# Eigenvectors of a sum of PSD matrices

Lets say I have two real-valued positive-semidefinite matrices $$A$$ and $$B$$ with eigenvectors given by $$v_i$$ and $$w_i$$, respectively. Does this tell me anything about the eigenvectors of $$C = A + B$$

I am particularly interested in the case where A and B are matrices related to graphs (e.g. adjacency matrices, laplacians etc)

No, it doesn't. $$A$$ and $$B$$ could be the identity matrix $$I$$ (for which any sequences of nonzero vectors are eigenvectors). And then any sequence of nonzero vectors are eigenvectors of $$C=2I$$ as well.
Things might be a little more interesting if you assumed that $$A$$ and $$B$$ have distinct eigenvalues.
EDIT: We may assume $$v_i$$ and $$w_i$$ are orthonormal bases. Suppose you want the members of orthonormal basis $$u_i$$ to be eigenvectors of $$A+B$$. These vectors form the columns of orthogonal matrices $$S, T, U$$ respectively, where $$D_A = S^\top A S$$, $$D_B = T^\top B T$$ and $$D_C = U^\top C U$$ are all diagonal with diagonal entries the eigenvalues of $$A, B, C$$ respectively. But you need $$A+B = C$$, i.e. $$S D_A S^\top + T D_B T^\top = U D_C U^\top$$, or equivalently $$U^\top (S D_A S^\top + T D_B T^\top) U$$ is diagonal. This matrix is certainly symmetric, but if the matrices are $$n \times n$$ there are $$n(n-1)/2$$ entries above the diagonal that must be $$0$$. There are $$n(n-1)/2$$ conditions to satisfy with only $$2n$$ free variables (the eigenvalues of $$A$$ and $$B$$). There are always two linearly independent solutions where $$A$$ and $$B$$ are multiples of the identity. But if $$n$$ is large enough we might not have a solution other than those.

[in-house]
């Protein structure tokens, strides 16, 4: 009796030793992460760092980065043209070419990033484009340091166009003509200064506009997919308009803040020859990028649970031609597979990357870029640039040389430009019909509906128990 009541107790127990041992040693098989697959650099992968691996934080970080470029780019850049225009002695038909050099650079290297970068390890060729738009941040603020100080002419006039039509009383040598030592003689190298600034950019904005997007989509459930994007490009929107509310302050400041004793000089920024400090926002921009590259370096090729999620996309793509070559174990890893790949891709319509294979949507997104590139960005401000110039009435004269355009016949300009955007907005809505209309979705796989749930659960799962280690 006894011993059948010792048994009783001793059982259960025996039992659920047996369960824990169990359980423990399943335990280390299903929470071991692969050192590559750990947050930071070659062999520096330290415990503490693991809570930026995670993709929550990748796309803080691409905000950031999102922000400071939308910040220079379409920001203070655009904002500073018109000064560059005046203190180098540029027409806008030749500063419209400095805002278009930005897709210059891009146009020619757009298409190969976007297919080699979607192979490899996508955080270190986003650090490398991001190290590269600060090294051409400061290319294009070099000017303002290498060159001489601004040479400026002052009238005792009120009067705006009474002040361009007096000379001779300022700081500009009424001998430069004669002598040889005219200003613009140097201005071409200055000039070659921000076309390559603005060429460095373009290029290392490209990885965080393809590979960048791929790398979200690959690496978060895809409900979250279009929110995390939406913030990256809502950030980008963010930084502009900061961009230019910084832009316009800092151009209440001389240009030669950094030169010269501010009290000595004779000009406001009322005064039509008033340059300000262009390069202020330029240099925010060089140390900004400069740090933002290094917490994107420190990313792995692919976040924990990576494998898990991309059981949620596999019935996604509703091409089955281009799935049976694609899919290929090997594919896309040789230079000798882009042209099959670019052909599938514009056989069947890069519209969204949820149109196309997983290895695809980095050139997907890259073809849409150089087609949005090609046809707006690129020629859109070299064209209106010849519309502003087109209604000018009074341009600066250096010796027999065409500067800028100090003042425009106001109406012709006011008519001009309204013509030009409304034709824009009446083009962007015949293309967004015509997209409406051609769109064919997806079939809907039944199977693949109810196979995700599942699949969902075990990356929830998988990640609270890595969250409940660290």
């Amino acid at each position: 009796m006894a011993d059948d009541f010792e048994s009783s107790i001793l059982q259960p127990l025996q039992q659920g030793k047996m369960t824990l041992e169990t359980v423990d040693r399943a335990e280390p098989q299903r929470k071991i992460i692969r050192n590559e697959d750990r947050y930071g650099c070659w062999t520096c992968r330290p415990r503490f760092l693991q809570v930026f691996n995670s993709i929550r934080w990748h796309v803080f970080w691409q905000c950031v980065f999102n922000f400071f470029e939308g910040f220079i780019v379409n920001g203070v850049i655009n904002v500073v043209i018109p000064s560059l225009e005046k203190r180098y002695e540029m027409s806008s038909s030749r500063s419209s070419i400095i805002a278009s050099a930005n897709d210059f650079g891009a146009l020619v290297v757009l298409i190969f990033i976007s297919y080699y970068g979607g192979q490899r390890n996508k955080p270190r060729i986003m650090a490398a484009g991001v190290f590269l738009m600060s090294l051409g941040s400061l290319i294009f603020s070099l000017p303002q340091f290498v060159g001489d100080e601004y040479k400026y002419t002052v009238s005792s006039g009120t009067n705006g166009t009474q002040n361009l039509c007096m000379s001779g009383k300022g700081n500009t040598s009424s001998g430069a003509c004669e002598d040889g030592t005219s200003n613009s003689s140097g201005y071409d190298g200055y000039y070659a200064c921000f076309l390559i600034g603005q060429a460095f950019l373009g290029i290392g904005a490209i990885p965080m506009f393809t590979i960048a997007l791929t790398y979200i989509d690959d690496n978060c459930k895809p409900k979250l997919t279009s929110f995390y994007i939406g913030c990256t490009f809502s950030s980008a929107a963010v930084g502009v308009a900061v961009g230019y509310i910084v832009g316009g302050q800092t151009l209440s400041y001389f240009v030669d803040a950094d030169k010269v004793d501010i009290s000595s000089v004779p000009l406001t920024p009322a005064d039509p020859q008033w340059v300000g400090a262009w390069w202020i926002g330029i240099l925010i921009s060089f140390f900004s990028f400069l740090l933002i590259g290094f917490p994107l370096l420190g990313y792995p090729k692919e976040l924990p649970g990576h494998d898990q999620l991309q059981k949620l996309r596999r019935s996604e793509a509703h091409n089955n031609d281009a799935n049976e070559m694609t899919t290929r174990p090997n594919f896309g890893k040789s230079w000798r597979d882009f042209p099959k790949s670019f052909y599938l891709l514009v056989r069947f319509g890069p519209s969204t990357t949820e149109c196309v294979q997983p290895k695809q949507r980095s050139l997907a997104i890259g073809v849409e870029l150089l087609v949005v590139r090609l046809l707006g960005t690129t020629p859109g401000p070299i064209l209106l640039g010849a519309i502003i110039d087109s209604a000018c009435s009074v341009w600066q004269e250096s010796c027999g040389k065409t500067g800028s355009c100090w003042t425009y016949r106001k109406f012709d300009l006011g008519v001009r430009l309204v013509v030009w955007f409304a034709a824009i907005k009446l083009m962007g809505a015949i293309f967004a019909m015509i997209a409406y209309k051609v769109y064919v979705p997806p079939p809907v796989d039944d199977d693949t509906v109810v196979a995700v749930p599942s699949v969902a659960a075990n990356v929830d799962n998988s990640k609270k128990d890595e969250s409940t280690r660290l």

For example, I tried the $$6 \times 6$$ matrices $$S = \frac{1}{15} \left[ \begin {array}{cccccc} -4&3&-8&6&-8&6\\ -3&- 4&-6&-8&-6&-8\\ -8&6&-4&3&8&-6\\ - 6&-8&-3&-4&6&8\\ -8&6&8&-6&-4&3\\ -6&-8&6&8&-3&-4\end {array} \right], \ T = \frac{1}{15} \left[ \begin {array}{cccccc} 4&8&8&-3&-6&-6\\ 8&4& -8&-6&-3&6\\8&-8&4&-6&6&-3\\ 3&6& 6&4&8&8\\ 6&3&-6&8&4&-8\\ 6&-6&3&8 &-8&4\end {array} \right],\ U = I$$ and found that indeed the only solutions are where $$D_A$$ and $$D_B$$ are multiples of the identity. So in this case the basis $$\{u_i\}$$ is not going to be arbitrary. On the other hand, to state explicitly what bases are possible is not going to be simple.